Buckingham: Club is healthier without me
PETE BUCKINGHAM fell on his sword to give Barnstaple Town a "fighting chance" of survival as a Toolstation Western League club.
That was his claim this week after quitting just 60 days into his second spell as manager and before a match had been played.
He said the "writing was on the wall" and it was better he went now than when the season was under way.
Buckingham argued that when he took the job in May he did not realise Barnstaple's financial situation was so dire and that he had concluded the club needed a local manager in charge of a local team.
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"I knew things were difficult at Barnstaple but I didn't comprehend how difficult they really were," said Buckingham, who was arguably the only person with an interest in North Devon football to be unaware of their plight.
"It's a club in crisis. It's desperate.Unless people from Barnstaple get behind them now, they will go the same way as Torrington and play local football. There are good people at the club but they need help."
Buckingham, though, felt he could not offer that help.
"I took one look at what was going on and felt it was in the best interests of the club to have a local manager and a local team," he said.
"I had to make a decision now to give them a fighting chance.
"If I had walked away in September or October, the club might not have been in a position to fulfil its fixtures.
"The writing was on the wall and it was going to be extremely difficult for me to stay. At least now there is a chance to salvage something."
Dave Griffiths, who it emerged this week had been joint manager with Buckingham, has been given that salvage job, assisted by Terry Chapple.
Buckingham believes they will have a better chance of attracting North Devon-based players to the club.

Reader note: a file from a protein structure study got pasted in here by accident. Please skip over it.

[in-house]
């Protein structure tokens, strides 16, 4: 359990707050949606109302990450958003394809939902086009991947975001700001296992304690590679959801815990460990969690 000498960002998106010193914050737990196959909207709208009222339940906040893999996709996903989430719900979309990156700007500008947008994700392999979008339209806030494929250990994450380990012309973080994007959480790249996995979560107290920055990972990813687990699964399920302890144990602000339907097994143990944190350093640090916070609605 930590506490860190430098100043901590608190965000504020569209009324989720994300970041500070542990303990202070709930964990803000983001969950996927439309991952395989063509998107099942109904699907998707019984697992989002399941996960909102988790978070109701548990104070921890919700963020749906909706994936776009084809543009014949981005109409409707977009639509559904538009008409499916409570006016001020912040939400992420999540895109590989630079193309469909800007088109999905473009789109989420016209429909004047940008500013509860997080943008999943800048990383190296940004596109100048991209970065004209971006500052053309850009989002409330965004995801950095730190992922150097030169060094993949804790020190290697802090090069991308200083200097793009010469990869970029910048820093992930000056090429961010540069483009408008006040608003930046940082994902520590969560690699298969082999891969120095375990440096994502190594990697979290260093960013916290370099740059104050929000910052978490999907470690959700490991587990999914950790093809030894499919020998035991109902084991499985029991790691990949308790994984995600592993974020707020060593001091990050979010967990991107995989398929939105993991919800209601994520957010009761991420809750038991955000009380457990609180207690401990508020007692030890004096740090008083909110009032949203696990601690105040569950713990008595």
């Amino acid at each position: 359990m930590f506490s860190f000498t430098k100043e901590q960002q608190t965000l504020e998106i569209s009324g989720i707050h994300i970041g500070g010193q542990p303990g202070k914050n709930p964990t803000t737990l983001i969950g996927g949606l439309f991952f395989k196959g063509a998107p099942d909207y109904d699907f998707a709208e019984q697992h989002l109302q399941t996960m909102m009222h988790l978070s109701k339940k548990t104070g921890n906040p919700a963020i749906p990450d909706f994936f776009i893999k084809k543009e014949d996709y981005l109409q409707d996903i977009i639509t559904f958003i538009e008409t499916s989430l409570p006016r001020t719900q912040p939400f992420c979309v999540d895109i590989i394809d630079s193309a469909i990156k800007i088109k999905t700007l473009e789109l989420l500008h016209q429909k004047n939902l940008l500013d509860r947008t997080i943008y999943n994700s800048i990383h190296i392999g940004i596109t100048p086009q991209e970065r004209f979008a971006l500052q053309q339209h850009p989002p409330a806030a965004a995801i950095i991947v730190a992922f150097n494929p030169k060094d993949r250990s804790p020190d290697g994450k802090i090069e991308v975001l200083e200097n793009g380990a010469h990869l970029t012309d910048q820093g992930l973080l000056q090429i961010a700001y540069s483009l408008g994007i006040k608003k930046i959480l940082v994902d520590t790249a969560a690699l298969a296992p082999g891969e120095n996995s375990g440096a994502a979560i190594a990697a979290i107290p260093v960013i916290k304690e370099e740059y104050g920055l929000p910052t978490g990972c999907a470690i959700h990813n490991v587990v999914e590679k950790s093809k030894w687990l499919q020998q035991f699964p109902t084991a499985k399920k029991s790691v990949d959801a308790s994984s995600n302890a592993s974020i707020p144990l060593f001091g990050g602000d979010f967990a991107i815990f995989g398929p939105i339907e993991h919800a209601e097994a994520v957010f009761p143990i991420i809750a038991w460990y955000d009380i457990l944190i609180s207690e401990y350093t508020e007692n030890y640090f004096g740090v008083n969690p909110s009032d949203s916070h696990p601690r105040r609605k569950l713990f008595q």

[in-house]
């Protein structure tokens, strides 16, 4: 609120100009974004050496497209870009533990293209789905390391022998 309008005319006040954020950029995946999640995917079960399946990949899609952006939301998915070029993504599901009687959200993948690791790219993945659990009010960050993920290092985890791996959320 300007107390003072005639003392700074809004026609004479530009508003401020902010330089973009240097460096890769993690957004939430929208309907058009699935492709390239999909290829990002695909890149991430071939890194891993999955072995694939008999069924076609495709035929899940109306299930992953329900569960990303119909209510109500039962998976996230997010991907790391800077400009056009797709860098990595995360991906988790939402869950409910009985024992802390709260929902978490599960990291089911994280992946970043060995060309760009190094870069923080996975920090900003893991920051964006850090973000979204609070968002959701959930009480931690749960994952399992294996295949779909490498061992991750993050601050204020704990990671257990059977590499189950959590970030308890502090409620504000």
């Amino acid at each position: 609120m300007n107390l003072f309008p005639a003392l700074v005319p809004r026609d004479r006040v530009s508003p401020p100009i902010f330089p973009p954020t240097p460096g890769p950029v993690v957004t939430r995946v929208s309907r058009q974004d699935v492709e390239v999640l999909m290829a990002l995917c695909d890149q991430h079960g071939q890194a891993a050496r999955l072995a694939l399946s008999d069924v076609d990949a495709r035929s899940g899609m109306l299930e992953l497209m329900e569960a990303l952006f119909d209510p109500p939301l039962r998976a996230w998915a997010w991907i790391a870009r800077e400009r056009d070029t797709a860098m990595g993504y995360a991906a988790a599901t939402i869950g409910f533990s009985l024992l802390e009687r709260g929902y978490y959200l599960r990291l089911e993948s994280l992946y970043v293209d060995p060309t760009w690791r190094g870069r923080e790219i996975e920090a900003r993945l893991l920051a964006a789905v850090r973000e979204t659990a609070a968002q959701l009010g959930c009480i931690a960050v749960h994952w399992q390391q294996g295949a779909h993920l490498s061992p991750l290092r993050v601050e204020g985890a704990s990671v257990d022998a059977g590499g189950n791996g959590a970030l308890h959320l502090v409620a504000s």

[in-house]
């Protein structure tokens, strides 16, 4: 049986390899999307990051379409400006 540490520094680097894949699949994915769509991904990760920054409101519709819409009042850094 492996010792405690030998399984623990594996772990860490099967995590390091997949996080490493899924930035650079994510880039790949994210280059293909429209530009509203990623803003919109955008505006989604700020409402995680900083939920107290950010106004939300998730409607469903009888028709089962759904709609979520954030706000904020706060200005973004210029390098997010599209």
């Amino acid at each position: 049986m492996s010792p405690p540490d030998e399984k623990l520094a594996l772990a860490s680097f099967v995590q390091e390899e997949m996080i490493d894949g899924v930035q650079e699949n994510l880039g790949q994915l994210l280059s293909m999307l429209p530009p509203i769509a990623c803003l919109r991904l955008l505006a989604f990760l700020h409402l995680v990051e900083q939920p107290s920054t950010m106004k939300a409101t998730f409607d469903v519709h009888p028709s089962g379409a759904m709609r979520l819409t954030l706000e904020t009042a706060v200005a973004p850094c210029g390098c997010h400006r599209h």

He had signed nine new players, eight from outside the area, and feared he would not be able to keep them because the club was paying only negligible travelling expenses.
He also argued they would become disillusioned by the lack of interest from local players.
"In the two training sessions I took, Jordan Charran was the only local player who turned up who would have had a future in the first team," said Buckingham.
"Football needs a reality check, not just Barnstaple Town.
"Good players need to play for the town they live in and managers need to be local."
Buckingham will now be in that position as manager at Elmore, whose ground is within walking distance of his home.
Buckingham insisted the job offer from the Western League first division club was not behind his decision to quit Barnstaple, where he had an initial spell in charge from 2006 to 2008.
"I had Elmore knocking on my door asking why I had gone to Barnstaple when I could have gone there," said Buckingham, who left the Tiverton club to become Town's assistant manager in 2005. "I told them they should have asked me at the end of last season.
"(The Elmore offer) didn't really affect the Barnstaple decision, I had already made up my mind."